According to the FAQ of isocpp.org is the static initialization order fiasco “a subtle way to crash your program”. The FAQ continues: The static initialization order problem is a very subtle and commonly misunderstood aspect of C++. “. Today, I write about this very subtle and misunderstood aspect of C++.
My short Disclaimer
Before I continue, I want to make a short disclaimer. Today’s post is about variables with static storage duration and their dependencies. Variables with static storage duration may be global (namespace) variables, static variables, or static class members. In short, I call them static variables. Dependencies on static variables in different translation units are generally a code smell and should be a reason for refactoring. Consequently, if you follow my advice to refactor, you can skip the rest of this post.
Static Initialization Order Fiasco
Static variables in one translation unit are initialized according to their definition order.
In contrast, the initialization of static variables between translation units has a severe issue. When one static variable staticA is defined in one translation unit and another static variable staticB is defined in another, and staticB needs staticA to initialize itself, you end with the static initialization order fiasco. The program is ill-formed because you have no guarantee which static variable is initialized first at run-time (dynamic).
Before discussing the rescue, let me show you the static initialization order fiasco.
A 50:50 Chance to get it Right
What is unique about the initialization of static variables? The initialization of static variables happens in two steps: static and dynamic.
Line (1) declares the static variable staticA. The initialization of staticB depends on the initialization of staticA. staticB is zero-initialized at compile-time and dynamically initialized at run-time. The issue is that there is no guarantee in which order staticA or staticB are initialized. staticA and staticB belong to different translation units. You have a 50:50 chance that staticB is 0 or 25.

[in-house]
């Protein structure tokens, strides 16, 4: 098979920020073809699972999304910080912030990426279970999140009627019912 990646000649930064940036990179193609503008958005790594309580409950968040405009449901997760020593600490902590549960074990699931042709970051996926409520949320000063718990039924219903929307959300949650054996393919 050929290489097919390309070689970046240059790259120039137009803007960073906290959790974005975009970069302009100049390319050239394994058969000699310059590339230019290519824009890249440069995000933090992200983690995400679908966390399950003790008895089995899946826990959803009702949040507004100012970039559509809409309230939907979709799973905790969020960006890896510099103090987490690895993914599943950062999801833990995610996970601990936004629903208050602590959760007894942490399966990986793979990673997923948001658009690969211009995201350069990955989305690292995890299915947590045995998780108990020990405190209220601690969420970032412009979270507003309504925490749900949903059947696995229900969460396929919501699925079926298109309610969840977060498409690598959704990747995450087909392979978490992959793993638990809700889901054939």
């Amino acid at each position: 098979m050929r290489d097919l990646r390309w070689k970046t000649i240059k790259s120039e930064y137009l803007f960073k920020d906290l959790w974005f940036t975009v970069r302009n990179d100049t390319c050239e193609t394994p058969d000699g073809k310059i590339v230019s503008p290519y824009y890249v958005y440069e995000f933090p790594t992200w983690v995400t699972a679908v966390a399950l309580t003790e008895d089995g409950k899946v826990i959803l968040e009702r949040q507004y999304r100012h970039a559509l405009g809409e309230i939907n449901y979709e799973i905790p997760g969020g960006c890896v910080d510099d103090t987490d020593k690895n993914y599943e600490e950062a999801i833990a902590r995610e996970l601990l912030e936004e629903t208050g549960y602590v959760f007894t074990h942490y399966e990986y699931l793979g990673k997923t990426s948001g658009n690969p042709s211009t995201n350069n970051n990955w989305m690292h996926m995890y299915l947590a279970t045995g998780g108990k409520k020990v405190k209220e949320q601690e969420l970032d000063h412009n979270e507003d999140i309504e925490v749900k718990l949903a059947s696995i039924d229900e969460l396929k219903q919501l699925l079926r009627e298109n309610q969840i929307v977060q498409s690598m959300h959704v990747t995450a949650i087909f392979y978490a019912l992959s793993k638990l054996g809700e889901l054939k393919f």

To make my observation visible, I change the link order of the object files. This also changes the value for staticB!
What a fiasco! The result of the executable depends on the link order of the object files. What can we do when we don’t have C++20 at our disposal?
Lazy Initialization of static with local scope
Static variables with the local scope are created when used for the first time. Local scope essentially means that the static variable is surrounded in some way by curly braces. This lazy creation is a guarantee that C++98 provides. With C++11, static variables with the local scope are also initialized in a thread-safe way. The thread-safe Meyers Singleton is based on this additional guarantee. I already wrote a post about the “Thread-Safe Initialization of a Singleton“.
Lazy initialization can also be used to overcome the static initialization order fiasco.
staticA is, in this case, static in a local scope (1). Line (2) declares the function staticA, which is used to initialize in the following line staticB. This local scope of staticA guarantees that staticA is created and initialized during run-time when it is the first time used. Changing the link order can, in this case, not change the value of staticB.
Now, I solve the static initialization order fiasco using C++20.
Compile-time initialization of a static
Let me apply constinit to staticA. constinit guarantees that staticA is initialized during compile-time.
(1) declares the variable staticA. staticA (2) is initialized during compile-time. By the way, using constexpr in (1) instead of constinit is not valid because constexpr requires a definition and not just a declaration.
Thanks to Clang 10 compiler, I can execute the program.
As in the case of the lazy initialization with a local static, staticB has the value 25.
C++20 has a few small improvements around Templates and Lambdas. In my next post, I will present which ones.
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